But this is also from an era when there was society and it meant something. And yes that meant lots and lots of rules. It was also kind of civilized.
I hope you’ve enjoyed this little bit of area history. A time capsule of the 1940s and 1960s. Take special note of the “President’s Message.”￼ it was written literally right after President John F Kennedy was assassinated.￼ I wasn’t even born yet and it gave me chills.￼
Picked up some amazing vintage linens today that are already soaking in the sink! The woman who lived in this lovely little house liked to sew so I have some amazing full- coverage aprons and vintage pillowcases. I also picked up these cute little hand stitched clothes pin bags!
Another great vintage score was an entire plastic container full of trimmings and sewing notions. Lace and ribbon and different kinds of trim. This is a crafter’s delight and I will use this stuff in many ways over the years to come.
Finally, I also picked up some amazing cookbooks. I think the Amish Dutch cookbook is my favorite but running a close second was the first edition James Beard cookbook I also found.
It was a cute little house way out and beyond Strasburg Road￼. I was in heaven as we drove by farm after farm because it was so nice to see some stuff that hadn’t been overtaken by development. Even in the rain, Chester County is so beautiful to explore￼.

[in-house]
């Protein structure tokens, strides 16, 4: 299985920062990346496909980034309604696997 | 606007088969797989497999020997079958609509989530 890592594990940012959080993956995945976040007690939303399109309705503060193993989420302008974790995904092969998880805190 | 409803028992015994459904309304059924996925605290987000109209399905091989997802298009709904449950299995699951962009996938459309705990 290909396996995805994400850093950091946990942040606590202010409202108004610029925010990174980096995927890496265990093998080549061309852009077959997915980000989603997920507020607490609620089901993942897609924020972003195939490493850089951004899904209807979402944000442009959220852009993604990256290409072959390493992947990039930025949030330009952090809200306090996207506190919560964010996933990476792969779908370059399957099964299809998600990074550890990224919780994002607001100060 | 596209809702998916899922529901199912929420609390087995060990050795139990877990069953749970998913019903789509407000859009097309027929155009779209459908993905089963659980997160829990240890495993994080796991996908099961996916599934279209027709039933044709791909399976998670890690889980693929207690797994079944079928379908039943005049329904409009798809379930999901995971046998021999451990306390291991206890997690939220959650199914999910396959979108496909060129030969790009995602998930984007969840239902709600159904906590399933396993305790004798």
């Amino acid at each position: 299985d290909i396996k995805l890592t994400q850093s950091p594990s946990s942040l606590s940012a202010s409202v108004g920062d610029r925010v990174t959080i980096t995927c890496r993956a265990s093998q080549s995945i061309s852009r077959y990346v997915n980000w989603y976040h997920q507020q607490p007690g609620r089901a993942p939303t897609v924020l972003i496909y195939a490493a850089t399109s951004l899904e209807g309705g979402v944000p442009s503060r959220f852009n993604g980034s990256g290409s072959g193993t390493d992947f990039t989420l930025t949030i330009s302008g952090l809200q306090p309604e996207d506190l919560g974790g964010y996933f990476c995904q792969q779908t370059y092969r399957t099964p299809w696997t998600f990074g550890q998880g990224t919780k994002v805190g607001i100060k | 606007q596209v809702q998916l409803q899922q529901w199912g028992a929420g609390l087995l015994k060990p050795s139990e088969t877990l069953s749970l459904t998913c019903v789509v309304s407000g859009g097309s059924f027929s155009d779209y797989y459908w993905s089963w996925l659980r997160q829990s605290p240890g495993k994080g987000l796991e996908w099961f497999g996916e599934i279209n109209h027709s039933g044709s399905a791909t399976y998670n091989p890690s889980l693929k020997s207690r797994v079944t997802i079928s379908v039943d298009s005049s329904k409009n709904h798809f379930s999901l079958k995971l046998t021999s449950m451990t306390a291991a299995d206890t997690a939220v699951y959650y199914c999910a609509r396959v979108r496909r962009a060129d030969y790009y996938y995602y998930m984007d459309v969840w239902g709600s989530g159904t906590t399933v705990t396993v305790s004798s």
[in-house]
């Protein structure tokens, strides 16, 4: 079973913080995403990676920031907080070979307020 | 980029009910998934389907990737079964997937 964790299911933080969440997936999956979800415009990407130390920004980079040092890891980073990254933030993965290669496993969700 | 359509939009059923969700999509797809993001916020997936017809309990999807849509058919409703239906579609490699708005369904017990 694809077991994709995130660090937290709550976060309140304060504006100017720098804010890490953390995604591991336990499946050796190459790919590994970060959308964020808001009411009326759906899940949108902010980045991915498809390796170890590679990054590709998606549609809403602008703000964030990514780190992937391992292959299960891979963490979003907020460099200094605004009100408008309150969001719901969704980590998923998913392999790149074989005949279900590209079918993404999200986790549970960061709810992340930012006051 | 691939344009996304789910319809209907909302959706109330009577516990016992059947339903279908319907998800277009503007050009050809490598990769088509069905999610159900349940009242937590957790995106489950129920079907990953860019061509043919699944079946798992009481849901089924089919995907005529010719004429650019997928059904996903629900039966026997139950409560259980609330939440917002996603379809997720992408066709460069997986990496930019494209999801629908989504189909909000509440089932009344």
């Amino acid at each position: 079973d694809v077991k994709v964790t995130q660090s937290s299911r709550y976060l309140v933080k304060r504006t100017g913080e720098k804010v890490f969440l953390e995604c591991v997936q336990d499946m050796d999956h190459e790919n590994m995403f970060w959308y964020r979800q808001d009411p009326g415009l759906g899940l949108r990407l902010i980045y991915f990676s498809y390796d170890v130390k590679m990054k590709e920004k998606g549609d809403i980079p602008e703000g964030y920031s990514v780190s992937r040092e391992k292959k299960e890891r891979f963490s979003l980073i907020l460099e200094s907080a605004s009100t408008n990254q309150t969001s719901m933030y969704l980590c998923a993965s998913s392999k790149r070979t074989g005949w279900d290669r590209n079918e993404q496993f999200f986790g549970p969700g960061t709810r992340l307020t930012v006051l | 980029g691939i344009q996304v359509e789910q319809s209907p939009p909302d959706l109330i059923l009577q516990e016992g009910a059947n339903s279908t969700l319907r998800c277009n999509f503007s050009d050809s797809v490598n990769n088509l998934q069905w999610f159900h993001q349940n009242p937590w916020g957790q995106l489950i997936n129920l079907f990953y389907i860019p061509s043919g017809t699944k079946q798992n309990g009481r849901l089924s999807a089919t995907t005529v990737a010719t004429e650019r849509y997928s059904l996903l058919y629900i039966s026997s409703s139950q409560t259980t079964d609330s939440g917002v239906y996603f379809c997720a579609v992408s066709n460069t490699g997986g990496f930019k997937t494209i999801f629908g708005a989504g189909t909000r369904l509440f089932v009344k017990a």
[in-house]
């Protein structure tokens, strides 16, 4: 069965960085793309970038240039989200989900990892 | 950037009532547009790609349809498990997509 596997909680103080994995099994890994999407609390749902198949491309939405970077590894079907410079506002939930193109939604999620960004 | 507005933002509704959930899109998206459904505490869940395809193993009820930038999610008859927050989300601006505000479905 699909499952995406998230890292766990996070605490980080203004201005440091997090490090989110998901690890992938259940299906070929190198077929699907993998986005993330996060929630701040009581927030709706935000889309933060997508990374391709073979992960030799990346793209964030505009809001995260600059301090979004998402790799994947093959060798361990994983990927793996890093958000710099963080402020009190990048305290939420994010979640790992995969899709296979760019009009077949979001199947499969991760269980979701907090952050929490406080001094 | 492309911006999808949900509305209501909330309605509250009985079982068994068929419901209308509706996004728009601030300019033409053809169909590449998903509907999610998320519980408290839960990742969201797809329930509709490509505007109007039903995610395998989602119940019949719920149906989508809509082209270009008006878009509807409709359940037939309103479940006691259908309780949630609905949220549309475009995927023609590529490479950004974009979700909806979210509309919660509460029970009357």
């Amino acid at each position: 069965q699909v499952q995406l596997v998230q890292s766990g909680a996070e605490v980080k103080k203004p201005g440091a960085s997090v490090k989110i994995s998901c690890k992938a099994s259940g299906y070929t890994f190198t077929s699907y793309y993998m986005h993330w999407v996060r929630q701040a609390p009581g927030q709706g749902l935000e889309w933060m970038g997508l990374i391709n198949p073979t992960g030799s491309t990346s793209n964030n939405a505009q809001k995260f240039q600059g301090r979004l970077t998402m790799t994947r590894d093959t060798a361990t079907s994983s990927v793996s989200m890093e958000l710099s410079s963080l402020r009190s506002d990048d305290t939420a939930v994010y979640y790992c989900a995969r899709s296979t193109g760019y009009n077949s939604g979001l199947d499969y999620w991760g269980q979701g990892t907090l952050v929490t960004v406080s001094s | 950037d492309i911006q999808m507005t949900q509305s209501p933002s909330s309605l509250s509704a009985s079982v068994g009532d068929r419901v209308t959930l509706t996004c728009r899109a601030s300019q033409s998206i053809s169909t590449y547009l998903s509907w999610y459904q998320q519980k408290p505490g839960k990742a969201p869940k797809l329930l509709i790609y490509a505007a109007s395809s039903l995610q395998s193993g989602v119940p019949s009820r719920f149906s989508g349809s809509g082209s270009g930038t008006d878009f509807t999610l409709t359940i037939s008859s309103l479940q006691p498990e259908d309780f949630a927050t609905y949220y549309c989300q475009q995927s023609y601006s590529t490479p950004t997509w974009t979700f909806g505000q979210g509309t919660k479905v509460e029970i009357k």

I am a big fan of Main Line Parent, Philadelphia Family , Family Focus Media. I love what they do, and actually for a few years I was a freelancer with them. I wrote a couple of articles for them, but mostly I was their calendar girl. That is to say for a few years I hunted down and loaded events into their events calendar. I never talked about it much but it was something that was a lot of fun to do. And the ladies who are Main Line Parent are amazing!
Yesterday one of their folks posted the screen shot above. That mural went up in Ardmore in 2012, after I had moved to Chester County, but had been in the planning stages of a group I belonged to for many years, The Save Ardmore Coalition.
By Cheryl Allison firstname.lastname@example.org September 21, 2011
The Save Ardmore Coalition has finally found a location for its long-planned community mural, and the search has brought the group back home.
Lower Merion Township commissioners last week gave the green light to the organization’s application to install a mosaic mural on a wall of the Suburban Office Equipment building at 49 E. Lancaster Ave.
The unanimous vote by the Building and Planning Committee was to be finalized at a board meeting Wednesday night….The Save Ardmore Coalition has been seeking a site for a community artwork in downtown Ardmore for more than two years. In June 2009, the organization received a $20,000 grant through the Pennsylvania Department of Community and Economic Development’s Community Revitalization Program to be used for a mural and other community projects.